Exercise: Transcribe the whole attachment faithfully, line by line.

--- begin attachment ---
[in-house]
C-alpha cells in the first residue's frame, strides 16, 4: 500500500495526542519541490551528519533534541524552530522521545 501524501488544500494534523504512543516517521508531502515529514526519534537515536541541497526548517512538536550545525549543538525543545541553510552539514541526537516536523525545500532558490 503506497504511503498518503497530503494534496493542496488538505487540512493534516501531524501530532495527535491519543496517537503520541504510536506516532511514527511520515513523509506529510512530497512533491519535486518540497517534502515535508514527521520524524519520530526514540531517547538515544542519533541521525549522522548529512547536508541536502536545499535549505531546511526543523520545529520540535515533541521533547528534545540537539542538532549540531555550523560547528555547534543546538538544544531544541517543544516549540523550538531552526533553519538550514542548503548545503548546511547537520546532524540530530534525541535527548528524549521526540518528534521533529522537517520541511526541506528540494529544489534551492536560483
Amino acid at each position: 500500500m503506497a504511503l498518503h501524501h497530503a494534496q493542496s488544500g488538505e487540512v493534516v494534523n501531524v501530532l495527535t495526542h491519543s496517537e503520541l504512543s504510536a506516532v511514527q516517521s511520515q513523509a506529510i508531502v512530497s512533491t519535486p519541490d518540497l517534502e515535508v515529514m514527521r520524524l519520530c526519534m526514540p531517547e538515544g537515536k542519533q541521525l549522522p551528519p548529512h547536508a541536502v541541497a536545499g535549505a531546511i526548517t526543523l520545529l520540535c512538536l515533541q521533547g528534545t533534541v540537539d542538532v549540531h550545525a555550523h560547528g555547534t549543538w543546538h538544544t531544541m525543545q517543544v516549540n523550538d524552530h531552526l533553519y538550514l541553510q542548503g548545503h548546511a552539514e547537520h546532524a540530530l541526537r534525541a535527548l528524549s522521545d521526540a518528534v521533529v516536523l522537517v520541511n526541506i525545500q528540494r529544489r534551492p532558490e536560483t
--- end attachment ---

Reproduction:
[in-house]
C-alpha cells in the first residue's frame, strides 16, 4: 500500500495526542519541490551528519533534541524552530522521545 501524501488544500494534523504512543516517521508531502515529514526519534537515536541541497526548517512538536550545525549543538525543545541553510552539514541526537516536523525545500532558490 503506497504511503498518503497530503494534496493542496488538505487540512493534516501531524501530532495527535491519543496517537503520541504510536506516532511514527511520515513523509506529510512530497512533491519535486518540497517534502515535508514527521520524524519520530526514540531517547538515544542519533541521525549522522548529512547536508541536502536545499535549505531546511526543523520545529520540535515533541521533547528534545540537539542538532549540531555550523560547528555547534543546538538544544531544541517543544516549540523550538531552526533553519538550514542548503548545503548546511547537520546532524540530530534525541535527548528524549521526540518528534521533529522537517520541511526541506528540494529544489534551492536560483
Amino acid at each position: 500500500m503506497a504511503l498518503h501524501h497530503a494534496q493542496s488544500g488538505e487540512v493534516v494534523n501531524v501530532l495527535t495526542h491519543s496517537e503520541l504512543s504510536a506516532v511514527q516517521s511520515q513523509a506529510i508531502v512530497s512533491t519535486p519541490d518540497l517534502e515535508v515529514m514527521r520524524l519520530c526519534m526514540p531517547e538515544g537515536k542519533q541521525l549522522p551528519p548529512h547536508a541536502v541541497a536545499g535549505a531546511i526548517t526543523l520545529l520540535c512538536l515533541q521533547g528534545t533534541v540537539d542538532v549540531h550545525a555550523h560547528g555547534t549543538w543546538h538544544t531544541m525543545q517543544v516549540n523550538d524552530h531552526l533553519y538550514l541553510q542548503g548545503h548546511a552539514e547537520h546532524a540530530l541526537r534525541a535527548l528524549s522521545d521526540a518528534v521533529v516536523l522537517v520541511n526541506i525545500q528540494r529544489r534551492p532558490e536560483t